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Home > Nanotechnology Columns > Neil Gordon > Will 2010 be a better year for nanotechnology?

Neil Gordon
Early Warning Inc

2009 was a bad year for nanotechnology. The financial demise of long established nanotechnology companies such as Nanogen, Evident Technologies, and NanoDynamics may be an expected fall-out of the economic downturn. However, the real impact of the financial crisis to nanotechnology is more pronounced.

February 24th, 2010

Will 2010 be a better year for nanotechnology?

Nanotechnology products offer the potential for better, faster, cheaper and more environmentally-friendly applications. In addition they also bring high tech R&D and manufacturing jobs that will be in demand for decades to come. So with unprecedented government stimulus spending one might expect a boom time for nanotech companies on the cusp of commercialization.

However, what we are seeing is completely different. Money is being used to reward financiers for bad investment decisions instead of infusing capital to early stage ventures and Series A venture capital investments. Government investments are being directed at programs that will increase the cost of health care instead of new technologies for lowering the cost of health care. Scarce health care dollars have been spent on preventing the spread of the H1N1 flu virus that killed less than 10% of the infected people from a typical seasonal flu rather than funding disruptive technologies for curing more virulent and widespread diseases. Money is being directed at deploying under-effective counter-terrorism activities instead of revolutionary surveillance technologies for the rapid detection of explosives, illegal drugs, infected people, toxic food, and contaminated water. Investments have been made to finance bankrupt automobile companies to manufacture the same cars that caused the bankruptcies rather than funding disruptive production and performance innovations that will be competitive against extremely low price cars to be imported from China and India. Massive funding is still planned for middlemen to manage and extract fees from carbon cap-and-trade schemes rather than acquiring prototypes and early stage products employing breakthrough energy technologies.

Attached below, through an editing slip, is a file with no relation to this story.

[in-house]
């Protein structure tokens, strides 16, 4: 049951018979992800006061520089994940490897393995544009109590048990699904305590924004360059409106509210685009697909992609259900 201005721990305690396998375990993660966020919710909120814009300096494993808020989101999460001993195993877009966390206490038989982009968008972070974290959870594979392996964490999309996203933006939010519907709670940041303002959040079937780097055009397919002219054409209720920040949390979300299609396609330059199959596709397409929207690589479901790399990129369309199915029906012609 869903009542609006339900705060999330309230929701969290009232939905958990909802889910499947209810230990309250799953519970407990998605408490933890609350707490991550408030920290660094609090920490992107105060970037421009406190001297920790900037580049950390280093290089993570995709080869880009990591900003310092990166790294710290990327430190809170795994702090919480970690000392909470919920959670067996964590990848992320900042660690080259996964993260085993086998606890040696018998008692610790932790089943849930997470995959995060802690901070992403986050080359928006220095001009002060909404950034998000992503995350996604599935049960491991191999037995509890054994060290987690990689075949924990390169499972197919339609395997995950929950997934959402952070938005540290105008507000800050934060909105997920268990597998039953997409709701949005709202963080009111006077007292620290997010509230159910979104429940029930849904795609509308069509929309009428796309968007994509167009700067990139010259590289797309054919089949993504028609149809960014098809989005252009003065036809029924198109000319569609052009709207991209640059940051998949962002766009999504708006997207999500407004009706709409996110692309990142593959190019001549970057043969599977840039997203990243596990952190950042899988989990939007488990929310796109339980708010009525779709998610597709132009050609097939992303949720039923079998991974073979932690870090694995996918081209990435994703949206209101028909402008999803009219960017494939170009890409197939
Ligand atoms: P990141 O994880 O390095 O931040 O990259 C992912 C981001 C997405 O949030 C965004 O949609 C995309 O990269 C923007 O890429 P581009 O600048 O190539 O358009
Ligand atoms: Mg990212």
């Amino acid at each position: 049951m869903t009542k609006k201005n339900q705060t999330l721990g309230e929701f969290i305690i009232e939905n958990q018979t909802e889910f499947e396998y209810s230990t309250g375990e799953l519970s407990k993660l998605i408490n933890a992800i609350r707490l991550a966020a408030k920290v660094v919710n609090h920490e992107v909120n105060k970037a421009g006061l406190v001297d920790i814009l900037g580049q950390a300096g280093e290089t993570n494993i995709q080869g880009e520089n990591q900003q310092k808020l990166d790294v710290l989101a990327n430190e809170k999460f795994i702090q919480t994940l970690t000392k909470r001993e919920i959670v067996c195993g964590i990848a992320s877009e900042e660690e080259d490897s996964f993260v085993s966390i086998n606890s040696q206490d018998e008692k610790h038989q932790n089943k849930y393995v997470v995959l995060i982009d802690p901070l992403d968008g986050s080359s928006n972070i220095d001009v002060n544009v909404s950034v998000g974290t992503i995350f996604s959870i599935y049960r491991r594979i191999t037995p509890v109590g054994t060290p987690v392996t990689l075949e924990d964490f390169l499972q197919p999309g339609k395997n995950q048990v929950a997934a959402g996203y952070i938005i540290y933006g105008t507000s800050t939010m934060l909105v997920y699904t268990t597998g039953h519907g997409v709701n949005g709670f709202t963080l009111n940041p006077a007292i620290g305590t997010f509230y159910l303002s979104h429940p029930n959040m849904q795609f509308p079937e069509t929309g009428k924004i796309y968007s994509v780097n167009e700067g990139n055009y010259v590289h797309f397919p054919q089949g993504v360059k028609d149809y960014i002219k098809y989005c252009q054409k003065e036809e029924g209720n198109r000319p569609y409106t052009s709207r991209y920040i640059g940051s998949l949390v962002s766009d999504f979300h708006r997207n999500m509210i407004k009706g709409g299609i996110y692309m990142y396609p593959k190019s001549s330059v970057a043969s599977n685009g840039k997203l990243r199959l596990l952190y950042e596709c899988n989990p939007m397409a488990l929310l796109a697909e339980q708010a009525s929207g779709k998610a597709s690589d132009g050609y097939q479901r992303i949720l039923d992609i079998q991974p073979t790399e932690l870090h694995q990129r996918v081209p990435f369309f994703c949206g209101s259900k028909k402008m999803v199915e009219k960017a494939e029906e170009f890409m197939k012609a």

So where did nanotechnology stand at the end of 2009? Apparently near the bottom of the 2009 priority list. Technology ventures including those that employ nanotechnology-enabled materials and devices need considerable financial resources and patient first customers to commercialize new products. Until government agencies, multinationals, and private sector investors are more inclined to purchase early stage products and invest in early venture rounds, disruptive nanotechnologies will primarily remain as science projects and underfunded start-ups.

It may be too early to reach any conclusions at this time of short-term, risk-adverse mindsets, but 2010 appears to be another bad year for nanotechnology.

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